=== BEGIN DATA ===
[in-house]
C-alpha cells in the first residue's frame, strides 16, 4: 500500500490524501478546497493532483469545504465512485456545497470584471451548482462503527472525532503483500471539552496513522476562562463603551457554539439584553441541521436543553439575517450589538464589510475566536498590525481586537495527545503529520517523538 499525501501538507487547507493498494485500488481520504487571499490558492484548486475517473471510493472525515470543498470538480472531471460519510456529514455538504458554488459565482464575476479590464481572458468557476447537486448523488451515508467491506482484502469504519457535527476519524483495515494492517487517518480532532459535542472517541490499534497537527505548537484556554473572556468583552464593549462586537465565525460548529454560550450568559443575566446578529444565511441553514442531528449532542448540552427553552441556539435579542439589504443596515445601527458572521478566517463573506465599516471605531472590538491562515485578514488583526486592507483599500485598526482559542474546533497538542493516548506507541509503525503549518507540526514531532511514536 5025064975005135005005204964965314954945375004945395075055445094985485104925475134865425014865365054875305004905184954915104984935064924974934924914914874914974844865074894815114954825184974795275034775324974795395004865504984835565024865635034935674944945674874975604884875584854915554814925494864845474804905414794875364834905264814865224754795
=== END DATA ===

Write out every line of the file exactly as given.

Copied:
[in-house]
C-alpha cells in the first residue's frame, strides 16, 4: 500500500490524501478546497493532483469545504465512485456545497470584471451548482462503527472525532503483500471539552496513522476562562463603551457554539439584553441541521436543553439575517450589538464589510475566536498590525481586537495527545503529520517523538 499525501501538507487547507493498494485500488481520504487571499490558492484548486475517473471510493472525515470543498470538480472531471460519510456529514455538504458554488459565482464575476479590464481572458468557476447537486448523488451515508467491506482484502469504519457535527476519524483495515494492517487517518480532532459535542472517541490499534497537527505548537484556554473572556468583552464593549462586537465565525460548529454560550450568559443575566446578529444565511441553514442531528449532542448540552427553552441556539435579542439589504443596515445601527458572521478566517463573506465599516471605531472590538491562515485578514488583526486592507483599500485598526482559542474546533497538542493516548506507541509503525503549518507540526514531532511514536 5025064975005135005005204964965314954945375004945395075055445094985485104925475134865425014865365054875305004905184954915104984935064924974934924914914874914974844865074894815114954825184974795275034775324974795395004865504984835565024865635034935674944945674874975604884875584854915554814925494864845474804905414794875364834905264814865224754795